How flexible is the neural control of muscle properties?

V. R. Edgerton, T. P. Martin, S. C. Bodine, R. R. Roy

Research output: Contribution to journalArticle

9 Scopus citations

Abstract

The issue addressed in this paper is to what extent are selected physiological properties and associated protein systems of muscle fibres controlled or regulated by neuronal systems. One extreme position would be that all muscle proteins are controlled completely by the neural system that innervates the muscle. The opposite position would be that none of the muscle proteins are under neural influence. Although the concept that there is complete neural control of all proteins has generally received more support, it is more likely that there is only partial neural control of some proteins. Identical physiological, morphological and metabolic properties of all muscle fibres within a motor unit would suggest a complete neural control of all protein systems in muscle fibres. However, evidence against this idea is provided by the marked heterogeneity in the activities of two enzymes, alpha glycerophosphate dehydrogenase and succinic dehydrogenase (SDH), and in the wide variations in muscle fibre cross-sectional areas among fibres of the same motor unit in the cat soleus and tibialis anterior.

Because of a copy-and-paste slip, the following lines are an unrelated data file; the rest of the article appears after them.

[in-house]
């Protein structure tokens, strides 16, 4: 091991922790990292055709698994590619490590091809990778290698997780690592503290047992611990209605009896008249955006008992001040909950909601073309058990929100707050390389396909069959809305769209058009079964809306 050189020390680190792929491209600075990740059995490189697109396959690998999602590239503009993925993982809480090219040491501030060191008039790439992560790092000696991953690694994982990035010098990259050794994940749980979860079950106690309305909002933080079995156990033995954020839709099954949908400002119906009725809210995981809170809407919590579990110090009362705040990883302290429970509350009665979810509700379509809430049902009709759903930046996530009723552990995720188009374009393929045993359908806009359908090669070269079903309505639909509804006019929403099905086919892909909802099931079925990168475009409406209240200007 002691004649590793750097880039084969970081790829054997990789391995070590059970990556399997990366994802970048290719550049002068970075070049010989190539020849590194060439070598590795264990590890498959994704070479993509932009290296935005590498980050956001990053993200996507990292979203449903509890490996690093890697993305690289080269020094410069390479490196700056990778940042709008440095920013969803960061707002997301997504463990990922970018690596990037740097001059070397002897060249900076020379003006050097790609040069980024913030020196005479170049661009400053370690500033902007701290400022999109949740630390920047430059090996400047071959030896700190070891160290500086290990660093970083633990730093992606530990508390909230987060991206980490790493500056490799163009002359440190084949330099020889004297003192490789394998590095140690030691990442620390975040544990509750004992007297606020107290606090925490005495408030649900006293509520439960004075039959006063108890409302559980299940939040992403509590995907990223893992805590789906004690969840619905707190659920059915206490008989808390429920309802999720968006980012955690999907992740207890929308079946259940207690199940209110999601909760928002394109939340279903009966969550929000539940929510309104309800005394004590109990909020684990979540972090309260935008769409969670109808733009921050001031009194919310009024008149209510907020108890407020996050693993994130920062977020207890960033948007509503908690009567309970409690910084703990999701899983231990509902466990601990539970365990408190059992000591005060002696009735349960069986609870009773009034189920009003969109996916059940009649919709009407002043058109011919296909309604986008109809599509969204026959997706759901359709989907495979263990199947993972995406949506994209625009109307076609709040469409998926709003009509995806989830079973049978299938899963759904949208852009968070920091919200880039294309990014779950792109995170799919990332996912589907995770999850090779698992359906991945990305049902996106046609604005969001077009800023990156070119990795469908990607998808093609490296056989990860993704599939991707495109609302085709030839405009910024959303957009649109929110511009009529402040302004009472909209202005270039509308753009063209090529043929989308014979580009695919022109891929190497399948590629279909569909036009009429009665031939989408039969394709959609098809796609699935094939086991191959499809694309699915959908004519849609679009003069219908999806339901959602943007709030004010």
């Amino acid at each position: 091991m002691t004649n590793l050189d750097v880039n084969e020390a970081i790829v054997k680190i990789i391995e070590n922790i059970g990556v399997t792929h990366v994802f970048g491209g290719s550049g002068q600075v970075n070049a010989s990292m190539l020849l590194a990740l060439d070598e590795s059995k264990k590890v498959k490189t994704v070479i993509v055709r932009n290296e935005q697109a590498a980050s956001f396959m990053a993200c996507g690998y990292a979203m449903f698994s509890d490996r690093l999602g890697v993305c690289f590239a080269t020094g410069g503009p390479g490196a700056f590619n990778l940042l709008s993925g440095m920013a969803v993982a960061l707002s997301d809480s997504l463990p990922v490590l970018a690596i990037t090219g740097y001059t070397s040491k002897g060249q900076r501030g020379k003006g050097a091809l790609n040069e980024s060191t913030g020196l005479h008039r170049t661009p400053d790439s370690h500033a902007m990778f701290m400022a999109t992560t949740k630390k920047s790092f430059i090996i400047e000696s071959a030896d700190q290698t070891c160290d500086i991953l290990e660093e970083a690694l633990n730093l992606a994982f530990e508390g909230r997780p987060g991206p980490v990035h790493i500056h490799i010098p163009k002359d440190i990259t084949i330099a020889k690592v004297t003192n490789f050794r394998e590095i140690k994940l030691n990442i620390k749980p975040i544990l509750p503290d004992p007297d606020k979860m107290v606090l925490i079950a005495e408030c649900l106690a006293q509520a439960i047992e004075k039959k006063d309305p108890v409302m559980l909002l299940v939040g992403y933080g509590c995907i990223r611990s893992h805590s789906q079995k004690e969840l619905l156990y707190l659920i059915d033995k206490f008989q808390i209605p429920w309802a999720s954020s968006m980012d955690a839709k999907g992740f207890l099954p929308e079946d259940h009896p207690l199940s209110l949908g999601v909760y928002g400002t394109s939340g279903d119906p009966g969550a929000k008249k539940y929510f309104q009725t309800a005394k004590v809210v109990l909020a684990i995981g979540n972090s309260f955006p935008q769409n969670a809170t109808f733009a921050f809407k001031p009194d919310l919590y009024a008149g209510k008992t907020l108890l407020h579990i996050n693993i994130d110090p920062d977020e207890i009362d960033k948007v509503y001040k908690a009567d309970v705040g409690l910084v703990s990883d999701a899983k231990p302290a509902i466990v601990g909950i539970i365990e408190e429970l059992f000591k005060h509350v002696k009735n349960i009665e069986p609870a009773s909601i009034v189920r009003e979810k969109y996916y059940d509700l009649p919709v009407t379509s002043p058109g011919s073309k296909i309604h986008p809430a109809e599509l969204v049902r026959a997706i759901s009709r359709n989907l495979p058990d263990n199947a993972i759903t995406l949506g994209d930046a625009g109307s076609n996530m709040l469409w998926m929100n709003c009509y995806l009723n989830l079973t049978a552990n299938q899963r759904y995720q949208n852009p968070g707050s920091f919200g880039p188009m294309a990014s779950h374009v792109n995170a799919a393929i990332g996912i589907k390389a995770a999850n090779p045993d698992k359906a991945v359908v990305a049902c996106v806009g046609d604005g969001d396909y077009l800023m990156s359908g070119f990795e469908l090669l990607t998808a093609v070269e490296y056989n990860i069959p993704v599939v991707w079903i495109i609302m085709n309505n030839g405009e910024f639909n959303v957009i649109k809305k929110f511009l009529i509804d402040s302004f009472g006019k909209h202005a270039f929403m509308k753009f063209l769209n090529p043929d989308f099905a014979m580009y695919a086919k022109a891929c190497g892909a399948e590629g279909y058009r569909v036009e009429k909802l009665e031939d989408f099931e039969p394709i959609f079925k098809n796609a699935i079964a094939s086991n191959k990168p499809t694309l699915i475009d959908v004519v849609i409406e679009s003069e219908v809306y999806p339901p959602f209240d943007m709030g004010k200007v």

Original languageEnglish (US)
Pages (from-to)393-402
Number of pages10
JournalJournal of Experimental Biology
VolumeVOL. 115
StatePublished - 1985

ASJC Scopus subject areas

  • Agricultural and Biological Sciences(all)
  • Agricultural and Biological Sciences (miscellaneous)

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    Edgerton, V. R., Martin, T. P., Bodine, S. C., & Roy, R. R. (1985). How flexible is the neural control of muscle properties? Journal of Experimental Biology, VOL. 115, 393-402.